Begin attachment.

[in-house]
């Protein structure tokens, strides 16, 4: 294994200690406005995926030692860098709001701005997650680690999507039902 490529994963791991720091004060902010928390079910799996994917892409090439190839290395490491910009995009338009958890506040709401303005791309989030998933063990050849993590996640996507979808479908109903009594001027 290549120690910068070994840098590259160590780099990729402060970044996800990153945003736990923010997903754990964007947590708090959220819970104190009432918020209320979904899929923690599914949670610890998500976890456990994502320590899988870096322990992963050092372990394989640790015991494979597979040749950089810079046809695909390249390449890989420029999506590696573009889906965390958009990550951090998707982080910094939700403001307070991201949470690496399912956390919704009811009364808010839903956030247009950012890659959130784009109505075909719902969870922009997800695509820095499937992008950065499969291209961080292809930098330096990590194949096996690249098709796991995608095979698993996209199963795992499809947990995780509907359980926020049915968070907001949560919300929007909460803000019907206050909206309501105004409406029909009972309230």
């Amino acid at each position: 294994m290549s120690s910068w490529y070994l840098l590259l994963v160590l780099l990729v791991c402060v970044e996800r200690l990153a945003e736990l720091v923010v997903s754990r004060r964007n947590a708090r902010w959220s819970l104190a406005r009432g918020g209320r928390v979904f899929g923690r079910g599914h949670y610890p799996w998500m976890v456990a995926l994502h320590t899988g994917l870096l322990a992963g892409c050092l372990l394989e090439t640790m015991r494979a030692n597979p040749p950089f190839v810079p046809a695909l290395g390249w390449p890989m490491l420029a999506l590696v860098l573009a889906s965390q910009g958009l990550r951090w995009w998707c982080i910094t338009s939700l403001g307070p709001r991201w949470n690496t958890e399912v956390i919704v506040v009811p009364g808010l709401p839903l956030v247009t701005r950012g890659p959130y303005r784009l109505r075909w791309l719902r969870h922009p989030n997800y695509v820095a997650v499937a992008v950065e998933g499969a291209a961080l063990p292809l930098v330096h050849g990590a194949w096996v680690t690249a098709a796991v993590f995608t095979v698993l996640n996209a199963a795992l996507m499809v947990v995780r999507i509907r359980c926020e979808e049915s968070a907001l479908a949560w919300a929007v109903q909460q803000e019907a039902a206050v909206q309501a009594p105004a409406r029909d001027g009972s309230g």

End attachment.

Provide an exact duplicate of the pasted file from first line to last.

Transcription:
[in-house]
């Protein structure tokens, strides 16, 4: 294994200690406005995926030692860098709001701005997650680690999507039902 490529994963791991720091004060902010928390079910799996994917892409090439190839290395490491910009995009338009958890506040709401303005791309989030998933063990050849993590996640996507979808479908109903009594001027 290549120690910068070994840098590259160590780099990729402060970044996800990153945003736990923010997903754990964007947590708090959220819970104190009432918020209320979904899929923690599914949670610890998500976890456990994502320590899988870096322990992963050092372990394989640790015991494979597979040749950089810079046809695909390249390449890989420029999506590696573009889906965390958009990550951090998707982080910094939700403001307070991201949470690496399912956390919704009811009364808010839903956030247009950012890659959130784009109505075909719902969870922009997800695509820095499937992008950065499969291209961080292809930098330096990590194949096996690249098709796991995608095979698993996209199963795992499809947990995780509907359980926020049915968070907001949560919300929007909460803000019907206050909206309501105004409406029909009972309230």
């Amino acid at each position: 294994m290549s120690s910068w490529y070994l840098l590259l994963v160590l780099l990729v791991c402060v970044e996800r200690l990153a945003e736990l720091v923010v997903s754990r004060r964007n947590a708090r902010w959220s819970l104190a406005r009432g918020g209320r928390v979904f899929g923690r079910g599914h949670y610890p799996w998500m976890v456990a995926l994502h320590t899988g994917l870096l322990a992963g892409c050092l372990l394989e090439t640790m015991r494979a030692n597979p040749p950089f190839v810079p046809a695909l290395g390249w390449p890989m490491l420029a999506l590696v860098l573009a889906s965390q910009g958009l990550r951090w995009w998707c982080i910094t338009s939700l403001g307070p709001r991201w949470n690496t958890e399912v956390i919704v506040v009811p009364g808010l709401p839903l956030v247009t701005r950012g890659p959130y303005r784009l109505r075909w791309l719902r969870h922009p989030n997800y695509v820095a997650v499937a992008v950065e998933g499969a291209a961080l063990p292809l930098v330096h050849g990590a194949w096996v680690t690249a098709a796991v993590f995608t095979v698993l996640n996209a199963a795992l996507m499809v947990v995780r999507i509907r359980c926020e979808e049915s968070a907001l479908a949560w919300a929007v109903q909460q803000e019907a039902a206050v909206q309501a009594p105004a409406r029909d001027g009972s309230g």